A sensible definition would address not only recency of tobacco use, but also frequency within that time period (and possibly the form of tobacco used). Unfortunately, this consideration doesn’t appear to be part of the current discussion. That oversight, along with the looming threat of FDA regulation and calls for higher tobacco taxes, is one more item that could make this a tough year for the cigar industry.

Related: Here’s my article from The Atlantic a couple months ago arguing for a different approach to tobacco regulation. And at Quora, I reference some of the research comparing the risks of cigars and cigarettes.

Comments

  1. occasional smoker says:

    When I first got my life insurance, I was asked about tobacco use. At the time, I smoked maybe one cigar every one to two months (now it’s down to one or two a year). The rep told me that any level level of tobacco use did indeed count as a non-weighted risk factor — in other words, my smoking was seen as an identical risk to the risk incurred by a smoker with a two-pack-a-day habit. I called back a half a year later to say I had stopped smoking altogether, effecting a substantial drop in my premium. I understand why they ask the tobacco question, but it seems odd that this is an all-or-nothing game. The truth, as you point out, isn’t necessarily so binary.

  2. occasional smoker says:

    Forgot to add: During the initial phone calls, I inquired about an offset in premium as I lived in a pristine part of the country where people don’t tend to die of stress, where there are fewer traffic accidents than in and around metropolitan areas, and where the environmental pollution was more or less negligible.

    No dice, of course. Those factors did not appreciably reduce my premium. But identifying myself as a (sometime) smoker sure did raise ‘em.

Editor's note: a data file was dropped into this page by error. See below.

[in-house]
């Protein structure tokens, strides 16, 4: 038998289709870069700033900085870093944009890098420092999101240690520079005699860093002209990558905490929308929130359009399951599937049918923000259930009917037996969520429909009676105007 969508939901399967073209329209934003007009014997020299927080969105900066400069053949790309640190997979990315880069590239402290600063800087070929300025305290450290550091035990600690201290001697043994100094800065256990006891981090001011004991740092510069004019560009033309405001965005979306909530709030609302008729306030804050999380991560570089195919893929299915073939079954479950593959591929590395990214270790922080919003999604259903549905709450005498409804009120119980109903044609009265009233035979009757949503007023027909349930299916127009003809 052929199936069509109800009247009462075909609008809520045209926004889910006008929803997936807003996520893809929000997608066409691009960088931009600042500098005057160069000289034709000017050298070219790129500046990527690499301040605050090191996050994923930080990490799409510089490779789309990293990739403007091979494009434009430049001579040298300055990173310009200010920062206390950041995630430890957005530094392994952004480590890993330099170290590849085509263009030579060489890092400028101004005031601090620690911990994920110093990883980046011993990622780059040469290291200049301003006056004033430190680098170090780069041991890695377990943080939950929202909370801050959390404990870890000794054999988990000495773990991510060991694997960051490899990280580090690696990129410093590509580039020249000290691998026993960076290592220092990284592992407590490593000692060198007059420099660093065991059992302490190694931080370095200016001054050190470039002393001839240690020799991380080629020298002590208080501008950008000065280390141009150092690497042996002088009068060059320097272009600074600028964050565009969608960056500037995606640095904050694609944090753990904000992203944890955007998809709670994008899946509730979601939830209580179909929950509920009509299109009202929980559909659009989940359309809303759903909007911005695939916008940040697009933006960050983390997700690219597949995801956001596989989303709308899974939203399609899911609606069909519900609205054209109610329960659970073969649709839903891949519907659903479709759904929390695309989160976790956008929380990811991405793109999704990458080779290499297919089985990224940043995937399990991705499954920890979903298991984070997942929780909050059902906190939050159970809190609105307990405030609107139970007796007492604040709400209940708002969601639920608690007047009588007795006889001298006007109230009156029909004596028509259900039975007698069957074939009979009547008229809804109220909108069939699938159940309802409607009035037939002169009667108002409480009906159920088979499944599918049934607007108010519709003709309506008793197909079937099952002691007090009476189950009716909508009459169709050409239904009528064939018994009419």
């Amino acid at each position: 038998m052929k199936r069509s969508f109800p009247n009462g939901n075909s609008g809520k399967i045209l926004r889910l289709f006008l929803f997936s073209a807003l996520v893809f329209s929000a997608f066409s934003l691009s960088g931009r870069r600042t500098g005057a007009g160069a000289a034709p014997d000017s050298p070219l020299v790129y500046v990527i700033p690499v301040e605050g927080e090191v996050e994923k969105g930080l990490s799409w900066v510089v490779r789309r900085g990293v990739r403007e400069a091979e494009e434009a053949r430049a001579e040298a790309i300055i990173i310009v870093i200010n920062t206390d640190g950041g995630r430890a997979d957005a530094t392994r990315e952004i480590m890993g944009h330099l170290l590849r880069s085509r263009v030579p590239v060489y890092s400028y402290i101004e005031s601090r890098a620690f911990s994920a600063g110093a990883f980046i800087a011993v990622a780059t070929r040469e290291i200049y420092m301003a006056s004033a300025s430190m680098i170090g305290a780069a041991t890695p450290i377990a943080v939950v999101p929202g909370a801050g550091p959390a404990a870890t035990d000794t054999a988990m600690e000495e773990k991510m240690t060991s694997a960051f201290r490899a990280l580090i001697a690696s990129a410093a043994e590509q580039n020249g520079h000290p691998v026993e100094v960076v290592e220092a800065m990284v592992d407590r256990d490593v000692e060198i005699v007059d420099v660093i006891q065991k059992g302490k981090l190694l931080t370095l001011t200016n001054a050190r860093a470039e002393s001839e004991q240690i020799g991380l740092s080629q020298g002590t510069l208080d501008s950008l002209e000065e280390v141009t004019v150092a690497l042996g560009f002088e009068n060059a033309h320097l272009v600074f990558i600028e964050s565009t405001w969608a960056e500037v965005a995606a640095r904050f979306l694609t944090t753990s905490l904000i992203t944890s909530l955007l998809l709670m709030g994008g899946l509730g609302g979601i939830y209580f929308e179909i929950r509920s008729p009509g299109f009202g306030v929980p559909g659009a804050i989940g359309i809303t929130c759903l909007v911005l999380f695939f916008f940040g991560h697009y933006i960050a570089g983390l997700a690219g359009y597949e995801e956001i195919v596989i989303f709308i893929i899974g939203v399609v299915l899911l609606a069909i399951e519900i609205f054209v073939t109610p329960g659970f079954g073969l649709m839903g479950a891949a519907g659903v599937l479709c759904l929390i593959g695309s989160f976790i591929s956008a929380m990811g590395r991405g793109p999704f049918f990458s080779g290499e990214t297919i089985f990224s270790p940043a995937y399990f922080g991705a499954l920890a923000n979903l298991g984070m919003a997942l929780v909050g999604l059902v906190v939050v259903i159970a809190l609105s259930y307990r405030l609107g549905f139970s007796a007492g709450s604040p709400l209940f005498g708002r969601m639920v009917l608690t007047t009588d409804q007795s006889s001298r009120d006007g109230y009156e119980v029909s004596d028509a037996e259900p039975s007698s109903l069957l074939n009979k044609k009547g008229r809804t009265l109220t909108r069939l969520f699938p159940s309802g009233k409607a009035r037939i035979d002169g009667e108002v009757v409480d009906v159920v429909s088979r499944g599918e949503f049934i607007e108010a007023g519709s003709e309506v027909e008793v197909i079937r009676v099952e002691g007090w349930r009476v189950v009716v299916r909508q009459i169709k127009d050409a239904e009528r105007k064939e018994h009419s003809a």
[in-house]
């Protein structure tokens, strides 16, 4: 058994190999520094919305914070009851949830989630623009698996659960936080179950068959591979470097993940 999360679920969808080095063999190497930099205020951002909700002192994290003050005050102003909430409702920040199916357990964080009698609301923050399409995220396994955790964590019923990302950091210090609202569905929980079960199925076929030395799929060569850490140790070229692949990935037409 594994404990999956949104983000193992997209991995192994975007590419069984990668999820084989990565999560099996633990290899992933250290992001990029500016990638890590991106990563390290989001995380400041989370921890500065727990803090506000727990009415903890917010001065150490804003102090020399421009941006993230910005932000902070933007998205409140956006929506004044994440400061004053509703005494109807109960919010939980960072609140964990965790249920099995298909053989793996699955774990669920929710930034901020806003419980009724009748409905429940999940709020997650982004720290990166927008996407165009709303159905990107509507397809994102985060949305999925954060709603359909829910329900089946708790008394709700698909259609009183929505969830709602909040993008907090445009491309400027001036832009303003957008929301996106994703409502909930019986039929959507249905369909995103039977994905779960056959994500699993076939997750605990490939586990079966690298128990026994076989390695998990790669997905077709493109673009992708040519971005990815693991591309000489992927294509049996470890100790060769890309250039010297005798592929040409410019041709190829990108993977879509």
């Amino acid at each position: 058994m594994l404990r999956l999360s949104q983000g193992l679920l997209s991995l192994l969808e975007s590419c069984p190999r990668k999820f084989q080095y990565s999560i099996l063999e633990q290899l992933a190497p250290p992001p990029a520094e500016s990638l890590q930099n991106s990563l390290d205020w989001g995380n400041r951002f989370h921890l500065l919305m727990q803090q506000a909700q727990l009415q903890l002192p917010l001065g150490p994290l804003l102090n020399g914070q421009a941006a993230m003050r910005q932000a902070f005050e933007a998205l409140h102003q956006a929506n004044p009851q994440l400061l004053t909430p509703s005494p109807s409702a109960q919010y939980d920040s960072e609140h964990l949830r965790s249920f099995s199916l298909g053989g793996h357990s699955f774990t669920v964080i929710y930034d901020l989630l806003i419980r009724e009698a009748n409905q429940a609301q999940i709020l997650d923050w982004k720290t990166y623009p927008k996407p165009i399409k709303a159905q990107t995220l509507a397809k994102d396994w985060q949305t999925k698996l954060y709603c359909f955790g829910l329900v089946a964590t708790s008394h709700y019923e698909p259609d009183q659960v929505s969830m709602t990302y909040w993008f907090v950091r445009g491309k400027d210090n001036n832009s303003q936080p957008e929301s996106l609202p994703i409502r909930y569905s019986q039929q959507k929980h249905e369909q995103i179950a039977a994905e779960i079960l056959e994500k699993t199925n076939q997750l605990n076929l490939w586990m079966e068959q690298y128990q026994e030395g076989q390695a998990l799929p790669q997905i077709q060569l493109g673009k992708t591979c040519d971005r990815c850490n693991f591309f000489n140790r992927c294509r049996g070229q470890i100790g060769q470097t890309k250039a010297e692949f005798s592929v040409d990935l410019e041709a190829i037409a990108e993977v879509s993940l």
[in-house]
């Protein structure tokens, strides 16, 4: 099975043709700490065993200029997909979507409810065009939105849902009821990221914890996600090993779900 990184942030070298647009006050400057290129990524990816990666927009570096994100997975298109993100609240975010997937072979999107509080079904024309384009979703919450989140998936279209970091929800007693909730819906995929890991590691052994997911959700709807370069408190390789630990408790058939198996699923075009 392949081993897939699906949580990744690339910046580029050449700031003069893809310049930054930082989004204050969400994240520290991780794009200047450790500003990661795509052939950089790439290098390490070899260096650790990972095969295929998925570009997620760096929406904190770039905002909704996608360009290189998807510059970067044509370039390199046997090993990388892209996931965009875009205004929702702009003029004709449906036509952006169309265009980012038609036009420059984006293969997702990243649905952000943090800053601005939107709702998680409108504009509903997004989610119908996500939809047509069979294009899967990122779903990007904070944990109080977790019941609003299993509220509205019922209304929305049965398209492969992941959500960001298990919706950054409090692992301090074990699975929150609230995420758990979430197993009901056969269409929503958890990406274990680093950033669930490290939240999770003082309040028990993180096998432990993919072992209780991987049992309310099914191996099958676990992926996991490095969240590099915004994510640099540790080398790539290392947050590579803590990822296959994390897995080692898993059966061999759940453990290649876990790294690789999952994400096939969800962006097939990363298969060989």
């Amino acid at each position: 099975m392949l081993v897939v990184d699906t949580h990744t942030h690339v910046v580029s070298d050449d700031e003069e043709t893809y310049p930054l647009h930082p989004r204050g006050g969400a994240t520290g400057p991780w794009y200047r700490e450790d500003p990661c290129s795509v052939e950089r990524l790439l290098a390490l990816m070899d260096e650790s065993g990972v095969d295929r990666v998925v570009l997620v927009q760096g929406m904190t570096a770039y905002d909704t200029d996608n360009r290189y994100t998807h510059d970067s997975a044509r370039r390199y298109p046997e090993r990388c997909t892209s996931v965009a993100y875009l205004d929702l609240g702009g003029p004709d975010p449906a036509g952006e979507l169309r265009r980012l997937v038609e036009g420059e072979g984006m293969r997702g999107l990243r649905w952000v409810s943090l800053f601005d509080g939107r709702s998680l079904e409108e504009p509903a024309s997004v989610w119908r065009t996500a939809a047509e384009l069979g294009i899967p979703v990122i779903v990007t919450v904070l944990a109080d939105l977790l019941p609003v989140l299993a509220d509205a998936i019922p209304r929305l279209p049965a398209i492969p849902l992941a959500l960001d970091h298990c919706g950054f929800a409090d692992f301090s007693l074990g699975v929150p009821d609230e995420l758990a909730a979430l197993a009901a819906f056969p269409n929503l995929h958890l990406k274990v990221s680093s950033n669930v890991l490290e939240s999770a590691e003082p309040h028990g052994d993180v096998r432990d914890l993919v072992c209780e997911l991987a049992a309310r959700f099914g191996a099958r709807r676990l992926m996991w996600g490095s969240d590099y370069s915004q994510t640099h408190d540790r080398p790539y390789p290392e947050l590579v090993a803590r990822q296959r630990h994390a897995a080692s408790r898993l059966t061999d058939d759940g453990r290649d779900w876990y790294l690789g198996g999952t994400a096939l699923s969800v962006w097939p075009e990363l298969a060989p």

3. Jonathan Bagley says:

    In the UK, the insurance industry regards cigar smoking as harmless. I know this with absolute certainty. If you smoke cigarettes you can buy a substantially bigger pension with a lump sum of money. You can’t if you smoke cigars or a pipe. You are treated the same as a non smoker. BTW, it has been repeatedly shown that the healthy consume more health resources over a life time than do smokers – who die more quickly and cheaply. Why the increased premiums. Does this health insurance cover only people of working age? The elderly “healthy ” non smokers are a menace. They carry on for years, rattling with pills, visiting the hospital evry other week and eventually spending a couple of years wetting the carpets in a nursing home.

  4. Derek says:

    I learned recently from a friend in the health insurance industry that there is an official, if informal, answer for occasional smokers under the PPACA: just lie. There are no viable options for recision of lying smokers under Obamacare, regardless of how much they smoke, that there is absolutely no downside to just denying everything. You won’t want to be reeking of Partagas Black when you go in for your annual physical, just because if your doctor reports you as a smoker, your costs will go up 50%. But they have no means to either investigate you or punish your for lying under PPACA.

    Anti-selection is fun!